- Datasets must be large enough to challenge the scaling of the components, and LSST-like enough to ensure that the full range of features needed in LSST are explored. Presently the WISE time-domain data and a synthetically enlarged dataset are the ones being used to challenge scaling. The first reasonably LSST-like dataset will arrive with HSC data integration this year (2018).
- Needs Qserv to ensure integration.
This use case was also traditionally intended to be met by the "Integration Cluster", with pre-deployment testing interleaved with or the result of integration work. Note that increasing the size and fidelity (using mocks/dummy loads) of Aspect-level development resources could reduce (but probably not eliminate) the need for this use case.
1.3. Qserv development and test at scale
The further development of Qserv increasingly requires performing testing on platforms with hardware characteristics close to those of the expected final DAC deployments.
- This stability requirements here are limited to what is needed to support the Qserv group's own work, e.g., it must stay up for long enough to perform challenging performance test series such as those associated with "KPM30".
- The users are primarily the Qserv team itself.
- Persistent user environments are not required.
- Datasets must be large enough to support the scaling and performance testing required. Relatively unrealistic test datasets may still be useful or even desirable, to focus on the specific needs of a test.
- Qserv is required per se.
This use case was traditionally intended to be met by part of the "Development Cluster", although that has never been projected to be large enough to run 30%, 50%, or 100% scale tests. Instead, it had been thought that tests at that scale could be run on temporarily-acquired hardware or on the production hardware prior to deployment in production. (For example, a 100% DR1 Qserv instance was to be procured for use in FY2020 prior to its use for DR Science Validation.)
1.4. Exposure of large scientifically useful datasets through the Science Platform to encourage user evaluation and feedback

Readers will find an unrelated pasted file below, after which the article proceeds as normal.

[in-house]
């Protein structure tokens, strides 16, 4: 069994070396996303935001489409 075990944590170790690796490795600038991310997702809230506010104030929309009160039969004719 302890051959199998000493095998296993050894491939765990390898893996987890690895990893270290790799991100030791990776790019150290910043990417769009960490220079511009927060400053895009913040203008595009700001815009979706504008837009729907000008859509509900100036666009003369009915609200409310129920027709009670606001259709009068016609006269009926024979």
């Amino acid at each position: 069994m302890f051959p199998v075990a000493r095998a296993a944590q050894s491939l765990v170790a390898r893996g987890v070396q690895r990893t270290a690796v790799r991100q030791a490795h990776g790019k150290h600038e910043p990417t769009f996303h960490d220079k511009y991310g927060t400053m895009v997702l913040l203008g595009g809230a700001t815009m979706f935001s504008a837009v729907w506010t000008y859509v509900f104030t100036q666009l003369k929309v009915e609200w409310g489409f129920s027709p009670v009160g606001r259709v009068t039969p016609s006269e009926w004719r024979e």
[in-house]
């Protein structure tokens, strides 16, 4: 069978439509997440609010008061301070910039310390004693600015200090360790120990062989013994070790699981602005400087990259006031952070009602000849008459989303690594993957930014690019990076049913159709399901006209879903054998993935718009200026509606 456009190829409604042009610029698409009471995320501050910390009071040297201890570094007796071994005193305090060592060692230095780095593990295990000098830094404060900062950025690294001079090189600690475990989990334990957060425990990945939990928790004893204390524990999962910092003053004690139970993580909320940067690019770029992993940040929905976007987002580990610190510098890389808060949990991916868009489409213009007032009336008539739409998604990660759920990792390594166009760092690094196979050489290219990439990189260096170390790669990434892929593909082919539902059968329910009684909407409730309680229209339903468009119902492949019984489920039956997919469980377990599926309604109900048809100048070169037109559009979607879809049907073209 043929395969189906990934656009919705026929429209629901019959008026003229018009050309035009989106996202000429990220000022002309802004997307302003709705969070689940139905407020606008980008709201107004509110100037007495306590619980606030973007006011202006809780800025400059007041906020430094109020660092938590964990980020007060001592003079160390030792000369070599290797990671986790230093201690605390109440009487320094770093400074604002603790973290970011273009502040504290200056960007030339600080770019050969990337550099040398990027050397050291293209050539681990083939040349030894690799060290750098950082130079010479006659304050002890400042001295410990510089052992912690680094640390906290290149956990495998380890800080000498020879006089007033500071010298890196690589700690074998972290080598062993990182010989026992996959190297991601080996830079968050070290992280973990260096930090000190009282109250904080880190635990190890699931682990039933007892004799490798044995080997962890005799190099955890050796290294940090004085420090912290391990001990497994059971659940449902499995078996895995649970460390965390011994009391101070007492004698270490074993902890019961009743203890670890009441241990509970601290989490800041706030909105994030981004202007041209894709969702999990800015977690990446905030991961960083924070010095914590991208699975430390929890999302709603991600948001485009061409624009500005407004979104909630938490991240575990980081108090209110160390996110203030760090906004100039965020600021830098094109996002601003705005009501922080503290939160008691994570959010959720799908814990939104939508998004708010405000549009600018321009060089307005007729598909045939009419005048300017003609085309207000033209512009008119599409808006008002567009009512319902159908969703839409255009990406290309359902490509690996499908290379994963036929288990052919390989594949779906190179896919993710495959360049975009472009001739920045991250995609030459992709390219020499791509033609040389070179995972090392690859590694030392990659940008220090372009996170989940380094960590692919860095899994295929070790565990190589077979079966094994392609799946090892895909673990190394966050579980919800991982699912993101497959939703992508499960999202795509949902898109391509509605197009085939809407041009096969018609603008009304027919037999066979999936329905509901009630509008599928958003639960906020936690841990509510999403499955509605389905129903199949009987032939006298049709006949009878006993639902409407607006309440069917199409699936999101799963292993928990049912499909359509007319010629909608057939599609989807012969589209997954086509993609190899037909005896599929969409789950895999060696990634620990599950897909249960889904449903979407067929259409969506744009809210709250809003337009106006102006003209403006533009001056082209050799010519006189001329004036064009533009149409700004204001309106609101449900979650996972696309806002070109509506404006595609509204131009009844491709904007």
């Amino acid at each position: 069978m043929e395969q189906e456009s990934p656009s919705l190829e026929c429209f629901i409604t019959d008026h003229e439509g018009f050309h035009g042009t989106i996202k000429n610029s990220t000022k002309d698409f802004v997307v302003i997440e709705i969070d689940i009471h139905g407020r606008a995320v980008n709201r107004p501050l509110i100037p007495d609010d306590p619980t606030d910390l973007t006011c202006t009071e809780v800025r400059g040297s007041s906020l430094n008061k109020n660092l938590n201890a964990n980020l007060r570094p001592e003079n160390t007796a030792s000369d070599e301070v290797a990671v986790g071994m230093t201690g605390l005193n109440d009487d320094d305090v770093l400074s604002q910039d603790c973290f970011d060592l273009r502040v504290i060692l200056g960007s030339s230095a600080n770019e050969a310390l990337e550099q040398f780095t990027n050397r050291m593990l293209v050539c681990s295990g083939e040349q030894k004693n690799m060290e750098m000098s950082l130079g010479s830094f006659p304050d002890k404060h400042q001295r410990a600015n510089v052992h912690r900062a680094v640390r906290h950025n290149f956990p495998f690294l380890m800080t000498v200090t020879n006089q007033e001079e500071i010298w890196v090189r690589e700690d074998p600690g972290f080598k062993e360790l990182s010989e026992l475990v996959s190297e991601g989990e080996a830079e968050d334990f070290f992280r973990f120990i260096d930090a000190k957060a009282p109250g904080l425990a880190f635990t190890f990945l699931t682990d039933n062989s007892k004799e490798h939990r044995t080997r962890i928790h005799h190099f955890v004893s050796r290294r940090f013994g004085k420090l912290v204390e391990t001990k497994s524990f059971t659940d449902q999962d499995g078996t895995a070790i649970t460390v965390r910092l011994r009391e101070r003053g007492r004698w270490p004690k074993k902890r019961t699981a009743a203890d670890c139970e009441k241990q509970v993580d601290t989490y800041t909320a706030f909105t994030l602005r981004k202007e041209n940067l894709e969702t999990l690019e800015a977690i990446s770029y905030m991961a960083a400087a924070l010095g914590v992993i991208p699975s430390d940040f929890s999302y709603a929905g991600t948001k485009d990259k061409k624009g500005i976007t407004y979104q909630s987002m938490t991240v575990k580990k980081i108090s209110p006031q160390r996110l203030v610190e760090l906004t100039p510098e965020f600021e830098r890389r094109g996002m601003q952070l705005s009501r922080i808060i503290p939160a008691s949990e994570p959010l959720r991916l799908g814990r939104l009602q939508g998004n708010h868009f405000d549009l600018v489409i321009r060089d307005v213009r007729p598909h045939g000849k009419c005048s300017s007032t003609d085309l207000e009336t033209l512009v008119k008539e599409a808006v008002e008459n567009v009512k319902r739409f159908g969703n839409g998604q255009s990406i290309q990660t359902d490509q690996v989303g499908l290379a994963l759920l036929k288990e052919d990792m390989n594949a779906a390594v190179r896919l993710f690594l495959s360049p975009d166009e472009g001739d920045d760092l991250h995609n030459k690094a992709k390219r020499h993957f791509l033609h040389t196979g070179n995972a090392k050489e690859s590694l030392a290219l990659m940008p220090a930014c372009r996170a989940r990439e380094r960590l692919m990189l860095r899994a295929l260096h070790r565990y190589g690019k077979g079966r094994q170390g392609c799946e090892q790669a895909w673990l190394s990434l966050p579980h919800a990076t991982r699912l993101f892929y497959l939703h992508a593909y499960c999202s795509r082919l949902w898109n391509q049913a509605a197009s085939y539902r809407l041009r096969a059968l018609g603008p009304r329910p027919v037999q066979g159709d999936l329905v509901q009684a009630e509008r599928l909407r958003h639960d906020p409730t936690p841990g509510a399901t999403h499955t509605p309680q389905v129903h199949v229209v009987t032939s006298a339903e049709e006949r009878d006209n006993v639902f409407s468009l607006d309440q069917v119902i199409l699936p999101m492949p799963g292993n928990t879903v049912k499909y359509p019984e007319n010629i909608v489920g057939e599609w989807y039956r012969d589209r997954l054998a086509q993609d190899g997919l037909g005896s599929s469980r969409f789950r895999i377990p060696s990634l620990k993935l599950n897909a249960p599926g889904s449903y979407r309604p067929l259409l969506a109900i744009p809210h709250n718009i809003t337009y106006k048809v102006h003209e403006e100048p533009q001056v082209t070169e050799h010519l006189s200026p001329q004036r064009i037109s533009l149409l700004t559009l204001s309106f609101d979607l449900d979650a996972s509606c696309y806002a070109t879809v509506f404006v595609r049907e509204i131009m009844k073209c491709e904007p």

This was one of the primary motivations for the allocation of a significant chunk of "Integration Cluster" resources in FY2017 to create the "PDAC" (Prototype Data Access Center) as a means of realizing the FDR-era notions of "three prototype releases" of what was then called the "science user interface" (including "Level 3" support) for science community review prior to the start of operations.
- A testing environment exposed to science users must remain stable for long enough that meaningful investigations can be carried out. At a minimum we would like our test users to be able to attempt to reproduce analyses they have done on similar data in other ways, to confirm that existing community science use cases can be addressed in the LSP (including all its aspects). Even more desirable would be the possibility that the data provided and the unique capabilities of the LSP may enable a certain amount of new science to be done, as this would really ensure that the testing carried out was need-driven. To enable a new analysis, a period of stability permitting multiple query-analyze-think cycles would be needed.
- Limited resources for operational support during the present era of construction, before early operations funding becomes available, have always led us to assume that the number of users for this test environment would be small, perhaps O(10), and carefully selected to include a range of scientific perspectives and areas of interest.
- User data needs to be persistent long enough to permit analysis, but results could be transferred elsewhere and the environment torn down after the end of the testing period.
- Datasets need to be large and scientifically meaningful.
- Qserv is essential.